lSir, In response to your Campbell's exclusive ('Campbell's soup returns but not as Andy knew it', The Grocer, 8 January) I think the strong, emotive and instantly recognisable branding will be a huge help to its success. It may even give style kudos to a category that is often perceived to be 'unfoody' or undiscerning. It should also have the power to cut through the shopping autopilot that so many consumers adopt these days.

However one concern may be whether the audience who know and recognise the Campbell's brand made famous by Andy Warhol will match with the profile of the average ambient consumer. Perhaps this 'icon' is so famous that it cuts through to everyone. I am sure the brand will have researched this well. One thing that has been proven and which could be used to its advantage, is that brands with character in this category can thrive. Pot Noodle has done this with distinction and the Campbell's brand comes with a strong character to set it on its way.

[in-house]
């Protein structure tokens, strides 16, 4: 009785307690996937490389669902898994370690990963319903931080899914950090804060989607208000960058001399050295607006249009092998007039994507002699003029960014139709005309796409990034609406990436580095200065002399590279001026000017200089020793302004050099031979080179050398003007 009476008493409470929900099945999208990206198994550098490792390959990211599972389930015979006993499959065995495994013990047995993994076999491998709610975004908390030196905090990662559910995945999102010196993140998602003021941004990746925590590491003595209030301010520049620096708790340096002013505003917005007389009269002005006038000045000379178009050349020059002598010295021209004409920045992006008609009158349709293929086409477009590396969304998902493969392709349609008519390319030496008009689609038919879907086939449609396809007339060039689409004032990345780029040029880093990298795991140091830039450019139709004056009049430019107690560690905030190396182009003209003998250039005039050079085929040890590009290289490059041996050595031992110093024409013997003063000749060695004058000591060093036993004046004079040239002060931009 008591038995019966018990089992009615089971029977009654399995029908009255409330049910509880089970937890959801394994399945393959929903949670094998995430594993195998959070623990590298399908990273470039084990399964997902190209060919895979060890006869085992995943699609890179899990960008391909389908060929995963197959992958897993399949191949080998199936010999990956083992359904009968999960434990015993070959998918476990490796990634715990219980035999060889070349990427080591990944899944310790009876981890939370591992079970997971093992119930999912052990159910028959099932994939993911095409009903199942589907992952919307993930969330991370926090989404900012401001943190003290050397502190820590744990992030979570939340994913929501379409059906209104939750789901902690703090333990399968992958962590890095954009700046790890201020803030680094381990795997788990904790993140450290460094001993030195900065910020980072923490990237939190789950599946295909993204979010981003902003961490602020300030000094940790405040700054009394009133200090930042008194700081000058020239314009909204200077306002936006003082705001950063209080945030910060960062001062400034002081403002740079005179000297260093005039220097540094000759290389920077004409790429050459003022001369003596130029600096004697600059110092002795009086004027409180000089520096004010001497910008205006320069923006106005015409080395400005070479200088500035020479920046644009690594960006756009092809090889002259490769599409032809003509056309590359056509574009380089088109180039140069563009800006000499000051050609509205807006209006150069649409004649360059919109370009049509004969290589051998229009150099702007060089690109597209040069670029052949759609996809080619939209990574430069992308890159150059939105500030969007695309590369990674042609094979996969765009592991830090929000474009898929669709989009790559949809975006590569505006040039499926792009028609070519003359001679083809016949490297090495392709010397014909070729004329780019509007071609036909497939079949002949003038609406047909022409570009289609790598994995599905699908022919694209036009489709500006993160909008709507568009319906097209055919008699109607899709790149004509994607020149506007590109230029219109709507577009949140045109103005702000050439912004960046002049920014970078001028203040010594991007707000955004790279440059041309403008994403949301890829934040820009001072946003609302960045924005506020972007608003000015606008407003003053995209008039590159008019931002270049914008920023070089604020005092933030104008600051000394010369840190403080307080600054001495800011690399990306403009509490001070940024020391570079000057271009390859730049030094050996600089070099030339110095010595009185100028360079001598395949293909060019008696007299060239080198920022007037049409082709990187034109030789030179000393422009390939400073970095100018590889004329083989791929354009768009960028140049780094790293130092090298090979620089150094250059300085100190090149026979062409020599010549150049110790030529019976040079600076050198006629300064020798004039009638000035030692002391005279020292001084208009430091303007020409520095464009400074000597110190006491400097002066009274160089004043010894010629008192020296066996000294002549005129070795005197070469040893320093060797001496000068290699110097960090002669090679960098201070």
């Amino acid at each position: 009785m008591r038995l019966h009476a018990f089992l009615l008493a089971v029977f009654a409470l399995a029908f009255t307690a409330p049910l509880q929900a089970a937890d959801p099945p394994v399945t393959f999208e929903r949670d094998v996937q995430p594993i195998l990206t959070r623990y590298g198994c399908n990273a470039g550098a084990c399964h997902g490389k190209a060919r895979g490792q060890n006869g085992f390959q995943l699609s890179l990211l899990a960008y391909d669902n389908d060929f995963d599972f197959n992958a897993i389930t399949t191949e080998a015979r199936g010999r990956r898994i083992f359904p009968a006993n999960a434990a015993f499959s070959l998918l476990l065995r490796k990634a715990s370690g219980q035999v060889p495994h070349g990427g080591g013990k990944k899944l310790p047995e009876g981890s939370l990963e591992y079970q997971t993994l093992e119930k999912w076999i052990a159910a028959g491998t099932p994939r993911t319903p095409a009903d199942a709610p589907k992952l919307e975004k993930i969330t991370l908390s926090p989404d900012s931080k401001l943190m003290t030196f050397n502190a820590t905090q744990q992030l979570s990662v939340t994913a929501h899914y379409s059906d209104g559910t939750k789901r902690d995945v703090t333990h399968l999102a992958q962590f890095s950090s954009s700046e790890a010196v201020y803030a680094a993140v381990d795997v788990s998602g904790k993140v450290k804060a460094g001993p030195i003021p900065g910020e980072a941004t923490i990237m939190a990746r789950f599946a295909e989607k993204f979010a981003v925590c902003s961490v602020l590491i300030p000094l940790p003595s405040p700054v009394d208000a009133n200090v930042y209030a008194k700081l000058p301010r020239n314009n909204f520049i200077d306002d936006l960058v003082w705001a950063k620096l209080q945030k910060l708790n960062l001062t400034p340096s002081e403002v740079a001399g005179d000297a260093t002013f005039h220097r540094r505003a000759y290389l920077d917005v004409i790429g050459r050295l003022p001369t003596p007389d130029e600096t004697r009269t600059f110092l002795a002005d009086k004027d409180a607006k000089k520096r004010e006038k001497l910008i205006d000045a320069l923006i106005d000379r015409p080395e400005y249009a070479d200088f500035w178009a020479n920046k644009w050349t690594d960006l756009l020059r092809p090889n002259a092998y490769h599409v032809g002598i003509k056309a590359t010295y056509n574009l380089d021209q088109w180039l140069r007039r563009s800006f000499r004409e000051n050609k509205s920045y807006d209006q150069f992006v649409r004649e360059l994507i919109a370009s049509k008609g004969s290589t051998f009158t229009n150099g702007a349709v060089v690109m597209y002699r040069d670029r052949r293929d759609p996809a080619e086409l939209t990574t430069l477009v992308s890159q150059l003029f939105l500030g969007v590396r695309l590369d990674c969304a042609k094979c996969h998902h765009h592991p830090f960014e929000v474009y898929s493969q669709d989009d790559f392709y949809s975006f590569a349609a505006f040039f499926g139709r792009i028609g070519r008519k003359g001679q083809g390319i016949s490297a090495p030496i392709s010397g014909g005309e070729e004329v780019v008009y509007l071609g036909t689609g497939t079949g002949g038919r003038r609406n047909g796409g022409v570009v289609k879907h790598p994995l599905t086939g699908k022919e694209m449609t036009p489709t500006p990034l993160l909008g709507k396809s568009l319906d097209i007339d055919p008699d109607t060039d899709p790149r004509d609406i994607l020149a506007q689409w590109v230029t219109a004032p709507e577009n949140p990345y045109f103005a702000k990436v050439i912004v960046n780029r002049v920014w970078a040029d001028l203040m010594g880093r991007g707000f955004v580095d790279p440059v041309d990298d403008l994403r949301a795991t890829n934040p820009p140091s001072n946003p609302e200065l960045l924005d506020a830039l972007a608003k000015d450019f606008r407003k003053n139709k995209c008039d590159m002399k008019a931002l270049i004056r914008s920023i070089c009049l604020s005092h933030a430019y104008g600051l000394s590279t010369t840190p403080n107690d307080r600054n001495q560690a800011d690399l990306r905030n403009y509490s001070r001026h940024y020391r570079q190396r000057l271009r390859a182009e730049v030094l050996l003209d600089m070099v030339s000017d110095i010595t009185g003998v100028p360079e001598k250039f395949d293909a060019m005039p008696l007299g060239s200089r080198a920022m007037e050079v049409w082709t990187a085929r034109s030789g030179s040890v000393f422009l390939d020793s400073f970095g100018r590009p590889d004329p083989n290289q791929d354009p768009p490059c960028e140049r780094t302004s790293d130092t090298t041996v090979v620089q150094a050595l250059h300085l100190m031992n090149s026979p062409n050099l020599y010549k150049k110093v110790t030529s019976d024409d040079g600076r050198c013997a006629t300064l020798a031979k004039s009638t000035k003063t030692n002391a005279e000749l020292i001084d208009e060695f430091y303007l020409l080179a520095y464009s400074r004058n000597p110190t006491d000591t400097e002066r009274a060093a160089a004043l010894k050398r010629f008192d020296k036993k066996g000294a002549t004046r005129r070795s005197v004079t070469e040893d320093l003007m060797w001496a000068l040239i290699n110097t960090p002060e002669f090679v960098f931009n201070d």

The proof of the pudding, as ever, will be in the eating. Campbell's new launch is likely to have a better chance of getting noticed. Trial may be trickier and will depend heavily on convincing on healthier and natural cues. If the dried product doesn't deliver better, tastier, healthier food, then I am not sure any amount of iconic packaging will work.

Kate Waddell, MD consumer brands, Dragon Rouge